NEW YORK TIMES BESTSELLER
From the former vice president and #1 New York Times bestselling author comes An Inconvenient Truth for everything—a frank and clear-eyed assessment of six critical drivers of global change in the decades to come.
Ours is a time of revolutionary change that has no precedent in history. With the same passion he brought to the challenge of climate change, and with his decades of experience on the front lines of global policy, Al Gore surveys our planet’s beclouded horizon and offers a sober, learned, and ultimately hopeful forecast in the visionary tradition of Alvin Toffler’s Future Shock and John Naisbitt’s Megatrends. In The Future, Gore identifies the emerging forces that are reshaping our world:
• Ever-increasing economic globalization has led to the emergence of what he labels “Earth Inc.”—an integrated holistic entity with a new and different relationship to capital, labor, consumer markets, and national governments than in the past.
• The worldwide digital communications, Internet, and computer revolutions have led to the emergence of “the Global Mind,” which links the thoughts and feelings of billions of people and connects intelligent machines, robots, ubiquitous sensors, and databases.
• The balance of global political, economic, and military power is shifting more profoundly than at any time in the last five hundred years—from a U.S.-centered system to one with multiple emerging centers of power, from nation-states to private actors, and from political systems to markets.
• A deeply flawed economic compass is leading us to unsustainable growth in consumption, pollution flows, and depletion of the planet’s strategic resources of topsoil, freshwater, and living species.
• Genomic, biotechnology, neuroscience, and life sciences revolutions are radically transforming the fields of medicine, agriculture, and molecular science—and are putting control of evolution in human hands.
• There has been a radical disruption of the relationship between human beings and the earth’s ecosystems, along with the beginning of a revolutionary transformation of energy systems, agriculture, transportation, and construction worldwide.
From his earliest days in public life, Al Gore has been warning us of the promise and peril of emergent truths—no matter how “inconvenient” they may seem to be. As absorbing as it is visionary, The Future is a map of the world to come, from a man who has looked ahead before and been proven all too right.
Praise for The Future
“Magisterial . . . The passion is unmistakable. So is the knowledge. Practically every page offers an illumination.”—Bloomberg
“In The Future . . . Gore takes on a subject whose scale matches that of his achievements and ambition.”—The New York Times Book Review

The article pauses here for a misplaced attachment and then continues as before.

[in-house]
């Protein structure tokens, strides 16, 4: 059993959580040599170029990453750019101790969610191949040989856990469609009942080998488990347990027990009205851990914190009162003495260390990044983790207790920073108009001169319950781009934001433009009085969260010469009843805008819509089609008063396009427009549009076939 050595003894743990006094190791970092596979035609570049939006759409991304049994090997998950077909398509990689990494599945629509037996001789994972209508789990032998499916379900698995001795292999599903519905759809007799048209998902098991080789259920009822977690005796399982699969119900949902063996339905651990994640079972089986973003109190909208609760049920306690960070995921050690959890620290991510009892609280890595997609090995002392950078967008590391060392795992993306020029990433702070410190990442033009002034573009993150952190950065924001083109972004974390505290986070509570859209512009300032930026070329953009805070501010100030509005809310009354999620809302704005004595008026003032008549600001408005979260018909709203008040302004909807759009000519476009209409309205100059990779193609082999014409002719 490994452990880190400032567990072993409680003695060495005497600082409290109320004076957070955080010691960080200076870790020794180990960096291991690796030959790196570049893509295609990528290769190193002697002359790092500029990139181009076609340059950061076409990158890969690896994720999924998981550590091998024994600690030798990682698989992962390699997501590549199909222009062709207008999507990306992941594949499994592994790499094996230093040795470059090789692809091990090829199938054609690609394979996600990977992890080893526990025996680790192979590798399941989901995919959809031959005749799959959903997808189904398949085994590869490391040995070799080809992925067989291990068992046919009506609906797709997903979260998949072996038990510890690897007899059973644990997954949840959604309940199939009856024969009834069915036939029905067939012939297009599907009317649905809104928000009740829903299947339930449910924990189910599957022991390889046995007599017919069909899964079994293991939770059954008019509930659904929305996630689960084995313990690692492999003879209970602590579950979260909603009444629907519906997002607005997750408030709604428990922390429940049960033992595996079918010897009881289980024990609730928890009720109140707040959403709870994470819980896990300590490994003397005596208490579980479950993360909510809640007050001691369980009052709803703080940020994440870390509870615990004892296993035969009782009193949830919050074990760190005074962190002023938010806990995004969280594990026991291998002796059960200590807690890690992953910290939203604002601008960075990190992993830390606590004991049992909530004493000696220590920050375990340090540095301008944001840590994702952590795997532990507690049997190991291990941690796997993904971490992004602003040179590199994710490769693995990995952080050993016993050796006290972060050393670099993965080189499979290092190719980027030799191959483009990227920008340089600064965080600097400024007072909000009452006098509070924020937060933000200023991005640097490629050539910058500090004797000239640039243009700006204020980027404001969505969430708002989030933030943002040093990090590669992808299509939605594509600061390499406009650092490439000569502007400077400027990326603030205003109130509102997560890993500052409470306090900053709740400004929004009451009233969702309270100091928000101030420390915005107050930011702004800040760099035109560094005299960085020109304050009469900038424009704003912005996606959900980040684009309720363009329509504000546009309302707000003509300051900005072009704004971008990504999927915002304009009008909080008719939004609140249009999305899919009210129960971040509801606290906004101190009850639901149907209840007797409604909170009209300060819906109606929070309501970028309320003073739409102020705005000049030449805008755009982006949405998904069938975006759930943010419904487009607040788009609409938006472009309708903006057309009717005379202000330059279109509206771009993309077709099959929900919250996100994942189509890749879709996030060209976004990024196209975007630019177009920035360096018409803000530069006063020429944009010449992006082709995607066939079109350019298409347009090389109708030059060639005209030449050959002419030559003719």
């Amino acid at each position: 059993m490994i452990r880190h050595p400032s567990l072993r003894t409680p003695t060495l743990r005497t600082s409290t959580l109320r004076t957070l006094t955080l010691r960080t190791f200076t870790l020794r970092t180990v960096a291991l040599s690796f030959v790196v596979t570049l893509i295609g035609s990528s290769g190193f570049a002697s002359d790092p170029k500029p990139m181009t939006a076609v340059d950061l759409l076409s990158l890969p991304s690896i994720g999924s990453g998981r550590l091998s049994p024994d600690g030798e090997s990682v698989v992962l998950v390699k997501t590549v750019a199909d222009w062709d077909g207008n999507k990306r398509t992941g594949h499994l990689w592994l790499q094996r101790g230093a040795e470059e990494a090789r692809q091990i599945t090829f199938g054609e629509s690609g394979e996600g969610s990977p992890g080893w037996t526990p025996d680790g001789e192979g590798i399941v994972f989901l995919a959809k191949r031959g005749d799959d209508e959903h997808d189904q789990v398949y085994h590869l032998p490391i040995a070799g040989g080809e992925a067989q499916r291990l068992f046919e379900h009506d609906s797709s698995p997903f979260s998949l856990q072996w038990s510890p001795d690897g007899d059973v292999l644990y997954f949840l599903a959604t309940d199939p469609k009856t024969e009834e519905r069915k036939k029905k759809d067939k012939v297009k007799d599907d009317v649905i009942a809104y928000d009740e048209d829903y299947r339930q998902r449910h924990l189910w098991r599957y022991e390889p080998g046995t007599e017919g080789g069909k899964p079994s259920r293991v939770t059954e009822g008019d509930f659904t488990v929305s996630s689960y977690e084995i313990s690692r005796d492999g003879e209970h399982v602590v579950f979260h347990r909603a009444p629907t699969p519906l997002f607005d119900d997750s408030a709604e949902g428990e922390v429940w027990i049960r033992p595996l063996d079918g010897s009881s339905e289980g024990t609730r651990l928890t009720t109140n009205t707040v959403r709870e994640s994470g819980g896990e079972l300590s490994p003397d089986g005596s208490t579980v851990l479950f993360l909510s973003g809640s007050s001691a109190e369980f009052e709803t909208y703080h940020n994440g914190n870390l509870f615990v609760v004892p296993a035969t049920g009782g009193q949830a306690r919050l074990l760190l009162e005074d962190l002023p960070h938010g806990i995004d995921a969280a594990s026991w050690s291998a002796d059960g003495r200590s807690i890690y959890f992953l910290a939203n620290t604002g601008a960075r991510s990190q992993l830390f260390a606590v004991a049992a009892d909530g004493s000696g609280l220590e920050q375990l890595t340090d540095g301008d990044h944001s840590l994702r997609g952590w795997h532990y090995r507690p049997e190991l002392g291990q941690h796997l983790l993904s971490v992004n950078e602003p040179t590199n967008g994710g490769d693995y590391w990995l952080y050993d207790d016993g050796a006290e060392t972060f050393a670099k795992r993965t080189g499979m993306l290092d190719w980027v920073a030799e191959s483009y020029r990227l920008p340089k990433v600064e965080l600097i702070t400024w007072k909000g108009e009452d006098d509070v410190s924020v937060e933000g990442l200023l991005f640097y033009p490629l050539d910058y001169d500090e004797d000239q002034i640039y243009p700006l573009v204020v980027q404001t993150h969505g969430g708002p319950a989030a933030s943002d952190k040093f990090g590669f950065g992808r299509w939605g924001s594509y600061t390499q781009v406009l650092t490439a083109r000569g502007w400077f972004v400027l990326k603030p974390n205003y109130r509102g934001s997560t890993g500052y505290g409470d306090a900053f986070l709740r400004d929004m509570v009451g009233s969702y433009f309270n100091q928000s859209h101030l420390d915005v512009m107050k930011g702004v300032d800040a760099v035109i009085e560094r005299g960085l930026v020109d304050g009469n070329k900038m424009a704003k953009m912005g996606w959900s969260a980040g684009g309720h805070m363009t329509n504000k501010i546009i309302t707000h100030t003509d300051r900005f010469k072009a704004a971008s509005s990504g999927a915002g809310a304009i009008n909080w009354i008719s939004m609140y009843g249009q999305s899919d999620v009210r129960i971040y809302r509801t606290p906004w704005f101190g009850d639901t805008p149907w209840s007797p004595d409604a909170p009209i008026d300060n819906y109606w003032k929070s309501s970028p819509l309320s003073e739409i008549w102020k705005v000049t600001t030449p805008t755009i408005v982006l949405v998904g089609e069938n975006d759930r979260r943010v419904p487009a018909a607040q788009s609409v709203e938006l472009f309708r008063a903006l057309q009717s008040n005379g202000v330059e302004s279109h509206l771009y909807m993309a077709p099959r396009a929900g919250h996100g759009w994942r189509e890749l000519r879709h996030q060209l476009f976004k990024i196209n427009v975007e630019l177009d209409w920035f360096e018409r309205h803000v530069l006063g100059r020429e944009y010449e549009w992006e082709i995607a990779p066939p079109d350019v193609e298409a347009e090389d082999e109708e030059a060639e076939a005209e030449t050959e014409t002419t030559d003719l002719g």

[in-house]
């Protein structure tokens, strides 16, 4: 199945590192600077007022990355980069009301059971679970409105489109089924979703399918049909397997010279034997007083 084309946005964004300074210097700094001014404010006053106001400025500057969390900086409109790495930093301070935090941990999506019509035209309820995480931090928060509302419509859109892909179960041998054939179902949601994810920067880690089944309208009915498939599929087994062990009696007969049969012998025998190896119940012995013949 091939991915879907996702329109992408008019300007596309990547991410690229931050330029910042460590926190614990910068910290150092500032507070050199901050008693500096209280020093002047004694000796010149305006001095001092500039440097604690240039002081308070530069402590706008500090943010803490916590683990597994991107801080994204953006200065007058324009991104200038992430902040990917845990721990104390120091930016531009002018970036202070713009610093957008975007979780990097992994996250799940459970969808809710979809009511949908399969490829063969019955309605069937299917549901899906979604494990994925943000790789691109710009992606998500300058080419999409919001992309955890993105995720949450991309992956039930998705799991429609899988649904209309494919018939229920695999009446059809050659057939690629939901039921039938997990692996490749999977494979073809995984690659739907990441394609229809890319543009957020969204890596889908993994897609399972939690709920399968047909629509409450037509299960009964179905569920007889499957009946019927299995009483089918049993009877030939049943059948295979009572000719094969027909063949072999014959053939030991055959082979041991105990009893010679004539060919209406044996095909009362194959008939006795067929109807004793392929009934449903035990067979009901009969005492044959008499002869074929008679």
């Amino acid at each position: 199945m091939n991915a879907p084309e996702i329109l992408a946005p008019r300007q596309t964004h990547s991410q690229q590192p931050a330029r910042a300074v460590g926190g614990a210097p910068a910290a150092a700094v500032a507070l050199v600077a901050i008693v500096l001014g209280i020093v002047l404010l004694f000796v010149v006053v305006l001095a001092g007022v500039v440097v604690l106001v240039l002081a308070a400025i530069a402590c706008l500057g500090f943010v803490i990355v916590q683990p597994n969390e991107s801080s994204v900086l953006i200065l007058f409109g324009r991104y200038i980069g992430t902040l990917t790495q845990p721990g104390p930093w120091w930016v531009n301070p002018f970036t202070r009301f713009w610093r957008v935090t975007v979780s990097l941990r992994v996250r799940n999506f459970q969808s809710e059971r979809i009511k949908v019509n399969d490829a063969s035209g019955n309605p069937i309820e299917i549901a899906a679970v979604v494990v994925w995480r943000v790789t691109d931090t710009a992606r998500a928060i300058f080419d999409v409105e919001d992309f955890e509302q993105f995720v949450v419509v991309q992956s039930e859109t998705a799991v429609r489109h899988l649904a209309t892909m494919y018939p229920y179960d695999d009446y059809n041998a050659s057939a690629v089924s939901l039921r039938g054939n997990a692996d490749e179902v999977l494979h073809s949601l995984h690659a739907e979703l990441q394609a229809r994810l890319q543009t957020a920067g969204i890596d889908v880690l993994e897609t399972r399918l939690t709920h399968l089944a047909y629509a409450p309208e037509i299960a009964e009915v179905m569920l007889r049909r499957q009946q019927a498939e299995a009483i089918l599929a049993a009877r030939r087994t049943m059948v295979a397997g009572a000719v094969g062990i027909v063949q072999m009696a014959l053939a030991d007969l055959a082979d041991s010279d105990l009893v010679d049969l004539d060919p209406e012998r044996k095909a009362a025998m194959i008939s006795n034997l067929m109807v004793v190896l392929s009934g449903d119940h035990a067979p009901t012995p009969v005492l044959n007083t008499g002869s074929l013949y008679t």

“Historically grounded . . . Gore’s strengths lie in his passion for the subject and in his ability to take the long view by putting current events and trends in historical context.”—Publishers Weekly
“Provocative, smart, densely argued . . . a tour de force of Big Picture thinking.”—Kirkus Reviews (starred review)
“A luminously intelligent analysis that is packed with arresting ideas and facts.”—The Guardian
Former Vice President Gore draws links and offers cautionary advice for individuals and governments alike in this exhaustive, historically-grounded argument about six concepts that he believes will exert the greatest influence on humanity's future. The global economy, the proliferation of the Internet and intelligent machines, a shift in the balance of global power, unsustainable growth and consumption, the rise of biotechnology, and the relationship between man and Earth's ecological systems are the broad areas explored here. With echoes of his previous books' calls for restrained consumption and the reestablishment of a "healthy and balanced relationship" between humanity and the natural world, Gore (The Assault on Reason) makes the seemingly contradictory argument that a properly restrained democratic capitalism "can serve the world better than any other economic system." Particularly interesting sections cover the effect of the Internet and the globally-integrated economy on cultural and national identity, the potential for advances in biotech to disrupt "the ecological system within our bodies," and possibilities for combating global warming. Gore's strengths lie in his passion for the subject and in his ability to take the long view by putting current events and trends in historical context, and they outweigh the dry tone and occasionally contradictory arguments.